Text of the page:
Rather than react emotionally to public and diplomatic attacks on Israel, Seth Frantzman proposes a plan on how to bypass or frustrate them.
Time and again, Israel and its supporters have been surprised by the negative response to her military operations • But an examination of the evidence shows that they are easily predictable • Now all Israel needs to do is formulate a savvy and sophisticated approach to counter these problems • Seth Frantzman explains how it can be done
On August 7th, several hundred protestors gathered outside of CNN headquarters in New York. “The media has ignored the Israeli side of the conflict,” one attendee told reporters. They were unhappy with the media coverage. But they shouldn’t have been surprised. For decades, the international media has been outright hostile to Israel, its narrative crafted into common clichés of ‘David and Goliath’ and Palestinian khaffiyeh-clad victims and muscle-bound Israeli oppressor-soldiers.
Each conflict, Israel supporters rediscover the wheel. Each time, they express shock and sadness as international probes are launched. Each time, they expresses frustration as the UN, Arab League and US work to create a ceasefire before Israel can bring the conflict to a successful close in its favor. Massacres, manipulated or not, are always pinned on the state.
Israel needs to get ahead of the game; it may have numerous war-fighting plans, and thousands of targets listed; but its strategic thinking regarding diplomacy is constantly ill-prepared, reactive, and sometimes totally naïve. Israel must seize the initiative and change the rules in its war fighting strategy if it is to hold onto the momentum – like a surfer riding a wave, always ahead of it.
The patterns of the past
So what can be learned from the last rounds of conflict with the Palestinians, including Hamas and Hezbollah for future strategy? Mostly, that Israel must understand that time is always against her in operations, resulting in an eerily predictable series of events so exacting they are almost “war by timetable” per Barbara Tuchman’s misused term for the breakout of WWI.
Since the Second Intifada, the timetable for events for each round of conflict can be broken down thus: The date of the outbreak of hostilities; the beginning of a worldwide campaign of popular demonstrations against Israel that focus on changing government attitudes and forcing Israel to stop; the UN condemnations of Israel’s actions (vetoed or not); the inevitable photogenic and iconic photo of Arab dead that focus world attention against Israel; the resulting ceasefire; the launching of a UN human rights war crimes probe; the erosion of Israel’s international standing whether or not deterrence is achieved.
The Second Intifada is the longest of Israel’s recent conflicts. It began in September of 2000 and didn’t end until 2005. The death of Mohammed a-Dura can be considered one of the iconic images Israel wrestled with explaining, but it is worth looking at the battle of Jenin as a test case. In April of 2002, the IDF entered the Jenin refugee camp and after a fierce battle, succeeded in wiping out the Palestinian gunmen holed up in the camp. Immediately the story was that Ariel Sharon had committed a “massacre.” The UN launched an investigation that Israel blocked from entering the camp; and Human Rights Watch and Amnesty International charged Israel with war crimes.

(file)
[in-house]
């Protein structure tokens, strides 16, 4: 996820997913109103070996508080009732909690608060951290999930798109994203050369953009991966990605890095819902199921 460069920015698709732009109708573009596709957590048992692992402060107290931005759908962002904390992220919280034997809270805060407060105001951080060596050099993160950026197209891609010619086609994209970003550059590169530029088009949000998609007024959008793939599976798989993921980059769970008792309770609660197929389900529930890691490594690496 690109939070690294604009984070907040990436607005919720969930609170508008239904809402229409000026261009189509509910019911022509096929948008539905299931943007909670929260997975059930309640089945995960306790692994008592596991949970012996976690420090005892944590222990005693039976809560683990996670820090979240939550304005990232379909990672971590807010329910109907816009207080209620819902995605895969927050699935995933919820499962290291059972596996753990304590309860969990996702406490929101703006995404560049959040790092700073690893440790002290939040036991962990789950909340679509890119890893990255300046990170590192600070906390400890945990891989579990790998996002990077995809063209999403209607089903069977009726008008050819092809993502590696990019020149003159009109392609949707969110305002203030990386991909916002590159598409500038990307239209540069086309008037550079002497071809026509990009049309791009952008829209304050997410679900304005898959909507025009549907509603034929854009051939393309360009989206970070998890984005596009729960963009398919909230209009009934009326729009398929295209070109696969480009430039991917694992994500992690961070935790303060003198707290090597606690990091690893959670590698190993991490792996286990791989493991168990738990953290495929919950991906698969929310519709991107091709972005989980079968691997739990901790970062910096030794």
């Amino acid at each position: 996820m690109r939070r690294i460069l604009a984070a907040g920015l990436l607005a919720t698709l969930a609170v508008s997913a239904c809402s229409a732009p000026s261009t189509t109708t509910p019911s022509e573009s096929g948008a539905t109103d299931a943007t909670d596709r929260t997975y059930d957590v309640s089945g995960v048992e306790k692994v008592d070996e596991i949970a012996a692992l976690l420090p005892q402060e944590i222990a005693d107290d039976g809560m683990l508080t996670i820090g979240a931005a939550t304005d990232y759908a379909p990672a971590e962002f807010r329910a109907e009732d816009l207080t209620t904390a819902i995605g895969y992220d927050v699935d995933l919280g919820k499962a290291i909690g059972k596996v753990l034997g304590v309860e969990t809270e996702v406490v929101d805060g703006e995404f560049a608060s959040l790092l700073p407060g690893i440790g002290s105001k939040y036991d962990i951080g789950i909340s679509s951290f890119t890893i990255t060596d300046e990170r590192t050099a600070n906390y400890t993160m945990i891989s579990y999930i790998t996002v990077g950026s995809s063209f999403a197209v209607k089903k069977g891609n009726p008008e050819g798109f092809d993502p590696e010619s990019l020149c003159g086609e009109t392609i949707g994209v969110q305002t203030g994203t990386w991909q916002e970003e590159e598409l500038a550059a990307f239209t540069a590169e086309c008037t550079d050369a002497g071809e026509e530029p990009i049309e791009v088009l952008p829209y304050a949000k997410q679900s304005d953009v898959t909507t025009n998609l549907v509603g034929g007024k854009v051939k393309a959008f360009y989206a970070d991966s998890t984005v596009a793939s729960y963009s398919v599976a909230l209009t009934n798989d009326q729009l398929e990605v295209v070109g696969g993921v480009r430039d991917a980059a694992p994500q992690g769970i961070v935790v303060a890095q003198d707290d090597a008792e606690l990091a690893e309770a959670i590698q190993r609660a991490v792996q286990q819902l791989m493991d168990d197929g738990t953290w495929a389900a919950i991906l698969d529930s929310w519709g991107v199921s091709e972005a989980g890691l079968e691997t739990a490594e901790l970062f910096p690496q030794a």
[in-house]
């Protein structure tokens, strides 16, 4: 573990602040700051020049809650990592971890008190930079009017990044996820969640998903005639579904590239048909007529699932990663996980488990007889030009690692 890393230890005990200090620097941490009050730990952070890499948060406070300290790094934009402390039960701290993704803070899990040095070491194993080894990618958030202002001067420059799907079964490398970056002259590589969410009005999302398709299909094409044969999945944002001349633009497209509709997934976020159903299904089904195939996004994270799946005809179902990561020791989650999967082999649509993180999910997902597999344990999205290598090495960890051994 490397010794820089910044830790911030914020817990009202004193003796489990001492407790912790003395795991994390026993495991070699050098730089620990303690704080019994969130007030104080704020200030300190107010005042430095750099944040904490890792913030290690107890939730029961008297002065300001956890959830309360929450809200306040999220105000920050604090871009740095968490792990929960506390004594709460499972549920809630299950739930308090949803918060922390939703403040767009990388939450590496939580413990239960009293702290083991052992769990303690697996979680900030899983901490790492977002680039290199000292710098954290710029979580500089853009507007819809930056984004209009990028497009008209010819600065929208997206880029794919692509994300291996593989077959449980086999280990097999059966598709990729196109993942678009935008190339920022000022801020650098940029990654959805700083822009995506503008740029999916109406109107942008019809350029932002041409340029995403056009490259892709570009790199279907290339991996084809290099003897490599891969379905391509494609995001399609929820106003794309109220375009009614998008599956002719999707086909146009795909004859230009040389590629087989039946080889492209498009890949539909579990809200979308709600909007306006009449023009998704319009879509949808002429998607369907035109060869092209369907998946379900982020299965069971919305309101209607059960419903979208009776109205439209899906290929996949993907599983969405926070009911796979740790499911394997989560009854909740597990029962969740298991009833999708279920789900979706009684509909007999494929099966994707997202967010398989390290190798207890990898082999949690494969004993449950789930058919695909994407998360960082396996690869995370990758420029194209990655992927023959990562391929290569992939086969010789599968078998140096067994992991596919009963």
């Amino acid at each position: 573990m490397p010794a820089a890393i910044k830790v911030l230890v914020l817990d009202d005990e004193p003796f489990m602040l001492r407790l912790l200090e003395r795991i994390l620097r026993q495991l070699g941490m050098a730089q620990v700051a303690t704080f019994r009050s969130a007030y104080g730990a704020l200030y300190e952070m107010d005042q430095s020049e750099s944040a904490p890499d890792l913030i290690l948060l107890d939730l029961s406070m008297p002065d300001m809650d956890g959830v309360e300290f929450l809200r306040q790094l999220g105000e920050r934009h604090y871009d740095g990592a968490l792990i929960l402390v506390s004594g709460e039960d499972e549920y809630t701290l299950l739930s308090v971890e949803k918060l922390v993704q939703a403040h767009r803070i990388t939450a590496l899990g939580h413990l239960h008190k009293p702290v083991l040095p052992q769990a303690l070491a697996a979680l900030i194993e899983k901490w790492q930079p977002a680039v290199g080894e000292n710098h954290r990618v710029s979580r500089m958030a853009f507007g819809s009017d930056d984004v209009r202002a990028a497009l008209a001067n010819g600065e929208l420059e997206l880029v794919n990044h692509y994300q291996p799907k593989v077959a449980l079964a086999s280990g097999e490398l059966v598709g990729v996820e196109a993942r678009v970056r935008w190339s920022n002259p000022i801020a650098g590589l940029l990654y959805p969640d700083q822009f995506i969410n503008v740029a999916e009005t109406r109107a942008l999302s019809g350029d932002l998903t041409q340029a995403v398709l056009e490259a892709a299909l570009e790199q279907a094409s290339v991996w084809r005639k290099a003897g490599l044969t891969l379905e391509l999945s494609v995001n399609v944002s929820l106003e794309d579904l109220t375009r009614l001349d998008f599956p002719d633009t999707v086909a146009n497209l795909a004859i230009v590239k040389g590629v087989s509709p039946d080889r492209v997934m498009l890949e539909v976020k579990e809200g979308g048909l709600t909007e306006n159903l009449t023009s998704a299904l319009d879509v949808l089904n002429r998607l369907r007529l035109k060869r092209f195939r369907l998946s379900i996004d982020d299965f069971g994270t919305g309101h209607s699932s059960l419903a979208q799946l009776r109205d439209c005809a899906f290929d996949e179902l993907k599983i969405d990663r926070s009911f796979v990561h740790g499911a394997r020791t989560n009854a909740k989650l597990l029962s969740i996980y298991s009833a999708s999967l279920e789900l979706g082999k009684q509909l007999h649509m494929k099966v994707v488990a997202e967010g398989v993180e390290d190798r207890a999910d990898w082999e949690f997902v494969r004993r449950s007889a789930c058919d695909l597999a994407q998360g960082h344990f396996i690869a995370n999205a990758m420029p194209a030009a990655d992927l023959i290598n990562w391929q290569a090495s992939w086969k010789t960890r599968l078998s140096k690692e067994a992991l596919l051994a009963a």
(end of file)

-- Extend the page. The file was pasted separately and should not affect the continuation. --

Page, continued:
Israel successfully weathered the international storm of the Second Intifada, but fared less well in the Lebanon War of 2006. From the 12 of July to August 14, Israel fought Hezbollah. A UN ceasefire was approved on August 11 which necessitated Israel launching its ill-fated ground incursion in the last days of the war. A July 30 airstrike on a building in Qana resulted in 28 civilians being killed, which helped tilt public opinion against Israel. Saturday the 5th of August was one of the major protest days of the war, with 100,000 gathering in London. A major UN investigation was avoided but Human Rights Watch accused Israel of war crimes in the midst of the conflict.
Operation Cast Lead in Gaza from December 27, 2008 to January 18, 2009 resulted in dismal results for Israel. In the wake of several well-known killings of civilians, such as the assault on the Zeitoun neighborhood where 48 residents were killed and the killing of Dr. Abuleaish’s wife and three daughters, the Goldstone commission was launched in April and released its findings in September.
Weathering the storm of Goldstone, who retracted some of his findings, might have served as a lesson for Israel during Operation Pillar of Defense from 14-21 of November 2012. Israel avoided a ground incursion into Gaza but was still accused of war crimes by Human Rights Watch. Operation Protective Edge from 8 July to 25 August 2014 involved the same round of UN measures, reports of massacres (at a UN compound and on a beach) and threats of investigations and mass rallies against Israel abroad.
The recurrence of the same events, regardless of government or location, is instructive. On the one hand, the instinctive actions against Israel are troubling and sometimes diplomatically dangerous. On the other hand, their sheer predictability and constancy mean that Israel can plan to meet them well ahead of an actual military operation.
In 2011, Hebrew University Professor Yehezkel Dror published ‘Israeli Statecraft: National Security Challenges and Responses,’ which argued Israel had a very weak grasp on strategic planning. Given this fact, it is worth to provide a few ideas.